Specific Wrong-Way Risk

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Cortana Inc. buys a put option with Alfa Inc's (ALFI) stock as the underlying on day 12 from Alfa Inc.

Strike Price: $75, Expiry: Day 30, Type: American Put Option, Underlying: ALFI stock

On Day 24, ALFI has fallen to $60 due to a downgrade in its rating and the option is in the money. Here, the exposure of Cortana Inc. to Alfa Inc. has increased to $15 (strike price minus the current price) at the same time that Alfa Inc. is more likely to default on its payments. This is a case of specific wrong-way risk.

General Wrong-Way Risk

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BAC Bank, based in Singapore, enters into a total return swap (TRS) with Alfa Inc. As per the swap agreement, BAC Bank pays the total return on its bond BND_BAC_AA and receives a floating rate of LIBOR plus 3% from Alfa Inc. If interest rates start rising globally, then the credit position of Alfa Inc. worsens at the same time that its payment liabilities to BAC Bank increase. This is an example of a transaction carrying general wrong way risk (BAC's situation is due not to anything particular to its operations, but to the international interest-rate rise).

Right-Way Risk

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Sparrow Inc. buys a call option with ALFI stock as the underlying on Day 1 from Alfa Inc.

Strike price: $65, Expiry: Day 30, Type: European option, Underlying: ALFI stock

On day 30, the call option is in the money and has a value of $15, which is also the exposure of Sparrow Inc. to Alfa Inc. During the same period, ALFI stock has rallied to $80 due to a winning a major lawsuit against another firm. We can see that the credit exposure of Sparrow Inc. to Alfa Inc. increased at the same time that Alfa’s creditworthiness improved. This is a case of right way risk, which is a positive or preferred risk when structuring financial transactions.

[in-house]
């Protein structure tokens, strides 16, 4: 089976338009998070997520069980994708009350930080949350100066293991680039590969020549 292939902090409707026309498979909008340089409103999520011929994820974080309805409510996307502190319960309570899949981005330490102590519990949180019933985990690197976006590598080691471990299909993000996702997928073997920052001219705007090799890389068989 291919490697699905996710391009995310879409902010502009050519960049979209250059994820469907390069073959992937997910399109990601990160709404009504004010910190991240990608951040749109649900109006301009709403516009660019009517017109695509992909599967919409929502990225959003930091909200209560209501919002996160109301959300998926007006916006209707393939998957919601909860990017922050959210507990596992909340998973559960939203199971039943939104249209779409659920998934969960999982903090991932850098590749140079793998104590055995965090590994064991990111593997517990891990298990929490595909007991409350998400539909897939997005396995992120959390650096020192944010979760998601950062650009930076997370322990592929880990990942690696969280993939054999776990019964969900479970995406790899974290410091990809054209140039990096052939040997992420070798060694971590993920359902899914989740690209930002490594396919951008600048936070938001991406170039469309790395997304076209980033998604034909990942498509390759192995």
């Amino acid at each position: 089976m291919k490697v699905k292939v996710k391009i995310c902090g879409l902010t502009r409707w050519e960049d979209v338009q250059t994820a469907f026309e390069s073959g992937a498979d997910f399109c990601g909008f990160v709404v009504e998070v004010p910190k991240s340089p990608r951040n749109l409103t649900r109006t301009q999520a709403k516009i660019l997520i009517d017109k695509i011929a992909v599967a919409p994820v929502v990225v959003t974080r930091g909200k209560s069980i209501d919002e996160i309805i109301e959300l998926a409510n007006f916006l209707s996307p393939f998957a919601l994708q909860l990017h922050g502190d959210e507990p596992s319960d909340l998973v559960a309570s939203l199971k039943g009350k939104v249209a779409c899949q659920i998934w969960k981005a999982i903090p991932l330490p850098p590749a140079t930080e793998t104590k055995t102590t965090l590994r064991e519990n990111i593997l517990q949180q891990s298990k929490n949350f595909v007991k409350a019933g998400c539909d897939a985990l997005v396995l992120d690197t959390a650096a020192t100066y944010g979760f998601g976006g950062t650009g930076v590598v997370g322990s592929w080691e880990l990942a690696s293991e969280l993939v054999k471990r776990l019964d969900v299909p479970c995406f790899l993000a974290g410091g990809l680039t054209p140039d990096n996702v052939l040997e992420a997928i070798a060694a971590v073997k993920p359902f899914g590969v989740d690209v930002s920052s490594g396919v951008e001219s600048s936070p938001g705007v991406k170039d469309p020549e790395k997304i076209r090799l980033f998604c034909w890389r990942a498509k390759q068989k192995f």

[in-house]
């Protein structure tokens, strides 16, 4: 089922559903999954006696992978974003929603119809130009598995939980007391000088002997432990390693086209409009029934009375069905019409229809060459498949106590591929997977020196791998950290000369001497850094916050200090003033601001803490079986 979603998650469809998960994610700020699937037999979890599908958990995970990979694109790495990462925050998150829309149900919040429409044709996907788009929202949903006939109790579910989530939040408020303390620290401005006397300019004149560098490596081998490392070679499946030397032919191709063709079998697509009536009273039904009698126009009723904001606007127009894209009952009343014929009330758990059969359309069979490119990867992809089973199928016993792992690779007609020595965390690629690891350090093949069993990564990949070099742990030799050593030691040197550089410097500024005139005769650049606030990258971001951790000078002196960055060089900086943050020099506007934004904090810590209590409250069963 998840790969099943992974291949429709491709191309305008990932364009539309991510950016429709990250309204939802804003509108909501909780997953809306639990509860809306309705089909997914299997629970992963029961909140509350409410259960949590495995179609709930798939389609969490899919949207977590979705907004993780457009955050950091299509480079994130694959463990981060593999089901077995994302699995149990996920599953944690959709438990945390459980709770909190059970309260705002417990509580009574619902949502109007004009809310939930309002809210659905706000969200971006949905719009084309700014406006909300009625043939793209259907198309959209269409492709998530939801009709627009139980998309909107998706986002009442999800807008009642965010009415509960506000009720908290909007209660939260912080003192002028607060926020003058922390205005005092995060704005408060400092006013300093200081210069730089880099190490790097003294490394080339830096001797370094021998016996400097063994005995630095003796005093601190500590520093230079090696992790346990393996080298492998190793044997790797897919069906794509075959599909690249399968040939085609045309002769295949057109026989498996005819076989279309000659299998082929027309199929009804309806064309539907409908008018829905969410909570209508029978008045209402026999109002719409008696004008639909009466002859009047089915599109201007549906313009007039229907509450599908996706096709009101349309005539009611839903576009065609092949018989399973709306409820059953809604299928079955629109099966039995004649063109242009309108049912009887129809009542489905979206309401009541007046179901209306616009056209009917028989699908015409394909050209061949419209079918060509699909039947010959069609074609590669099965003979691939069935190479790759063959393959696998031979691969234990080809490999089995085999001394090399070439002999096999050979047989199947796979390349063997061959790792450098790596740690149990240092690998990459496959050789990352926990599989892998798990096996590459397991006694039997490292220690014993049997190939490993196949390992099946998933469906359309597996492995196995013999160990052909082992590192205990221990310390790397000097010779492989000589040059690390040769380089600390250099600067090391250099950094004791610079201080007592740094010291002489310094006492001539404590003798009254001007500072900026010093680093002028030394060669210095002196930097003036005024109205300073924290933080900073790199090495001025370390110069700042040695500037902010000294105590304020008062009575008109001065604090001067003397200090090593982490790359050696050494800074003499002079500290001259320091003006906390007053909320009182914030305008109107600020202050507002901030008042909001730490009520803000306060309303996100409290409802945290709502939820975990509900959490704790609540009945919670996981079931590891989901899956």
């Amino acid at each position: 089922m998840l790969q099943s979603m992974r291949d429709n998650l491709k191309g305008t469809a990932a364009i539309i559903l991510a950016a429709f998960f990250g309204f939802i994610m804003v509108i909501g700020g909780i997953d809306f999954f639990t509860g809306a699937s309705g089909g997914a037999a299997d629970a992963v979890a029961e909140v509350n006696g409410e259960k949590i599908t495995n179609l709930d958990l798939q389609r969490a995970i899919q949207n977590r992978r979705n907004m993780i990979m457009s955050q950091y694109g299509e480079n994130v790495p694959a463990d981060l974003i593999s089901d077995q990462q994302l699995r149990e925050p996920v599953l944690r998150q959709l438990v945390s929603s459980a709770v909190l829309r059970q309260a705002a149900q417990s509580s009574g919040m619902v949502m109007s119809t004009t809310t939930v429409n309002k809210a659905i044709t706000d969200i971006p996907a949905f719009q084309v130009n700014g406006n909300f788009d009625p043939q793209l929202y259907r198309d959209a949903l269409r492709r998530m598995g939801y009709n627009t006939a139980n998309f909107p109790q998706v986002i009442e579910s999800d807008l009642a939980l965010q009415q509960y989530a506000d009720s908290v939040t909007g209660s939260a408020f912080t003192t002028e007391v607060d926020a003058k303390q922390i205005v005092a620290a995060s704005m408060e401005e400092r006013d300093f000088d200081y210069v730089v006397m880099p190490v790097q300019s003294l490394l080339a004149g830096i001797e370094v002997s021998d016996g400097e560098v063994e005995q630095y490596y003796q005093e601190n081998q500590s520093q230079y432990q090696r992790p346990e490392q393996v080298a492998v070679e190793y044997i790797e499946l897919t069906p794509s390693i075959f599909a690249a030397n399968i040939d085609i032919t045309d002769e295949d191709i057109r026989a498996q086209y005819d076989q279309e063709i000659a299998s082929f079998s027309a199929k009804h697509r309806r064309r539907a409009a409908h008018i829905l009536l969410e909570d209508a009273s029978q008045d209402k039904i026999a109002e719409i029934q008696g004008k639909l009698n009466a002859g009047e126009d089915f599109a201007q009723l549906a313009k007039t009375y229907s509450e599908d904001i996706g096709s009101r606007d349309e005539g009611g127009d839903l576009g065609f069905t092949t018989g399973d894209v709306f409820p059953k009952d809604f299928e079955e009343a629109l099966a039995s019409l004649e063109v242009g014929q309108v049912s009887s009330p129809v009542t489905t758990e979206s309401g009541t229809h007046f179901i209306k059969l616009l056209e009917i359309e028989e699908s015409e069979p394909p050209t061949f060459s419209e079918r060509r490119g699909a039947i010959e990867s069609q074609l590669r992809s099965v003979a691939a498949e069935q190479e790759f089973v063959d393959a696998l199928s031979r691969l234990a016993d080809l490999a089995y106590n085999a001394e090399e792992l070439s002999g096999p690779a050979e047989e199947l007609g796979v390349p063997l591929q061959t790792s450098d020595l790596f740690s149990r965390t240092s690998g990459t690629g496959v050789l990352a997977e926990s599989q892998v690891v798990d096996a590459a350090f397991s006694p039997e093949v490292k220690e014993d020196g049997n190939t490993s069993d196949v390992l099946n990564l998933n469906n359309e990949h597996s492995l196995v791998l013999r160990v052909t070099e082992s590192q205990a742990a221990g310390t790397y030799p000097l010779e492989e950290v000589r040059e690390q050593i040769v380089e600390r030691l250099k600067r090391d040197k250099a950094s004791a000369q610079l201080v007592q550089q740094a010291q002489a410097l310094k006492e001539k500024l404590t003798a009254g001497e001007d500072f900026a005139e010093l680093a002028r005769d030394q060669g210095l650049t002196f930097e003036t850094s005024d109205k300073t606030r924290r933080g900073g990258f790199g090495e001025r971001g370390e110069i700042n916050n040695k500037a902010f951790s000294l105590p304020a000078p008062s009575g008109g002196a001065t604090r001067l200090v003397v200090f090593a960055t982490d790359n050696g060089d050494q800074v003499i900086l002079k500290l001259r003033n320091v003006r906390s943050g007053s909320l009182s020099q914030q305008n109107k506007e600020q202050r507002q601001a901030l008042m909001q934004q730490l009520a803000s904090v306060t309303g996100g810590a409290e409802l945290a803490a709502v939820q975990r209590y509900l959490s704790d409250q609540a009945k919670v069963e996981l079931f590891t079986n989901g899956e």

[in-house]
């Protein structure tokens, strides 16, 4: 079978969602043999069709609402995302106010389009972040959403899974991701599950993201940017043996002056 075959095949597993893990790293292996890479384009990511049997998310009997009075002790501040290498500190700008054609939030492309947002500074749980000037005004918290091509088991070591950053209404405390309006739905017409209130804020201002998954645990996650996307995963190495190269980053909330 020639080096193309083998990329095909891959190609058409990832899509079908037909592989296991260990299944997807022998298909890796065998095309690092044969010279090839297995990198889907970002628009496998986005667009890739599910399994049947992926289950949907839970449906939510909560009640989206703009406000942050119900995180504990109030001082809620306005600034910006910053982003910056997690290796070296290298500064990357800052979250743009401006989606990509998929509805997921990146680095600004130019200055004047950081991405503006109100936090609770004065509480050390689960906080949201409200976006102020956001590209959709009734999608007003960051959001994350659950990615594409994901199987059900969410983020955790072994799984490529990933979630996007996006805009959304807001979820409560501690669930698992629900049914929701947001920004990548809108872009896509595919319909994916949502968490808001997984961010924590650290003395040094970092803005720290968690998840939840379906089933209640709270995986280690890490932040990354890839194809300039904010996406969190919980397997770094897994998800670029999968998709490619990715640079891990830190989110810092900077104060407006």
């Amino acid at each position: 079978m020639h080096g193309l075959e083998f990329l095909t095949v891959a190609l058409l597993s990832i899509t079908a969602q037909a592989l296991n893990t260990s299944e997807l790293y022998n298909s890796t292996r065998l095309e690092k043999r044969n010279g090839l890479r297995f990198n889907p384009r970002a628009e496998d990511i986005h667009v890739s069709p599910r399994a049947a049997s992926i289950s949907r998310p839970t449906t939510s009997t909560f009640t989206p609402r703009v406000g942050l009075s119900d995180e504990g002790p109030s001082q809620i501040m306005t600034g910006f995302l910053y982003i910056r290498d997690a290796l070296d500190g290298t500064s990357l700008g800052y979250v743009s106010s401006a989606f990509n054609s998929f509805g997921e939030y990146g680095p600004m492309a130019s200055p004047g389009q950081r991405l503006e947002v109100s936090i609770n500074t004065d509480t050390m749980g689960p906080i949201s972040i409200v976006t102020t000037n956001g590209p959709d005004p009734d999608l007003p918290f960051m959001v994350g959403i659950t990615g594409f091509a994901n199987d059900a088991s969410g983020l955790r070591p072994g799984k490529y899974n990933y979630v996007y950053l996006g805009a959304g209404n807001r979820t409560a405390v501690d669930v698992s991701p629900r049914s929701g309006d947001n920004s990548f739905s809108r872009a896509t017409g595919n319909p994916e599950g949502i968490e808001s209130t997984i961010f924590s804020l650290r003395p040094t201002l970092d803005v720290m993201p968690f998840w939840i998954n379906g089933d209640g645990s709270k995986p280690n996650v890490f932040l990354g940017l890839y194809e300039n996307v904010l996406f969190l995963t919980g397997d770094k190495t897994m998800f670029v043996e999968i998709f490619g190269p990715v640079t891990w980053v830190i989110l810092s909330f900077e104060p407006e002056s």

SWWR in Case of Collateralized Transaction

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Let's assume Cortana Inc. enters into a forward contract on crude oil with Sparrow Inc. In this arrangement, both counterparties are required to post collateral when their net position on the trade falls below a certain value. Further, let's assume that Cortana Inc. pledges ALFI stock and Sparrow Inc. pledges stock index STQI as collaterals. If Sparrow’s stock SPRW happens to be a constituent of the STQ 200 Index, then Cortana Inc. is exposed to wrong-way risk in the transaction. However, the wrong way exposure, in this case, is limited to the weight of SPRW stock in STQ 200 multiplied by the trade notional.